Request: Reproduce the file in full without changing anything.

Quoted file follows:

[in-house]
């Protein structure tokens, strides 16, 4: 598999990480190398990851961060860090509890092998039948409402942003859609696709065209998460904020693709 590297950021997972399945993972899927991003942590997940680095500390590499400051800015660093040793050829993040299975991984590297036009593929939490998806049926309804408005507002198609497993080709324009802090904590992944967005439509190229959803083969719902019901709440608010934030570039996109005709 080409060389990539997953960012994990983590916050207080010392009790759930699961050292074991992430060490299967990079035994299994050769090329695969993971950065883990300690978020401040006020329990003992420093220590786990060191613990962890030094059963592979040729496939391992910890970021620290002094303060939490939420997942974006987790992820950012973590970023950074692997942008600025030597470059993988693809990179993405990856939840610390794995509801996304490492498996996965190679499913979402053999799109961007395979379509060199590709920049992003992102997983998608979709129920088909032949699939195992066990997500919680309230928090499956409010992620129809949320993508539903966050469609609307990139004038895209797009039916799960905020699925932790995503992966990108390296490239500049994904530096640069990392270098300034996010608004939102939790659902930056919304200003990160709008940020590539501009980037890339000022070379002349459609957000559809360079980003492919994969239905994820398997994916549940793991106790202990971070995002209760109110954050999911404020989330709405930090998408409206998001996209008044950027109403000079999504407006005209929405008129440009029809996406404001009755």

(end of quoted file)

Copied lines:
[in-house]
């Protein structure tokens, strides 16, 4: 598999990480190398990851961060860090509890092998039948409402942003859609696709065209998460904020693709 590297950021997972399945993972899927991003942590997940680095500390590499400051800015660093040793050829993040299975991984590297036009593929939490998806049926309804408005507002198609497993080709324009802090904590992944967005439509190229959803083969719902019901709440608010934030570039996109005709 080409060389990539997953960012994990983590916050207080010392009790759930699961050292074991992430060490299967990079035994299994050769090329695969993971950065883990300690978020401040006020329990003992420093220590786990060191613990962890030094059963592979040729496939391992910890970021620290002094303060939490939420997942974006987790992820950012973590970023950074692997942008600025030597470059993988693809990179993405990856939840610390794995509801996304490492498996996965190679499913979402053999799109961007395979379509060199590709920049992003992102997983998608979709129920088909032949699939195992066990997500919680309230928090499956409010992620129809949320993508539903966050469609609307990139004038895209797009039916799960905020699925932790995503992966990108390296490239500049994904530096640069990392270098300034996010608004939102939790659902930056919304200003990160709008940020590539501009980037890339000022070379002349459609957000559809360079980003492919994969239905994820398997994916549940793991106790202990971070995002209760109110954050999911404020989330709405930090998408409206998001996209008044950027109403000079999504407006005209929405008129440009029809996406404001009755």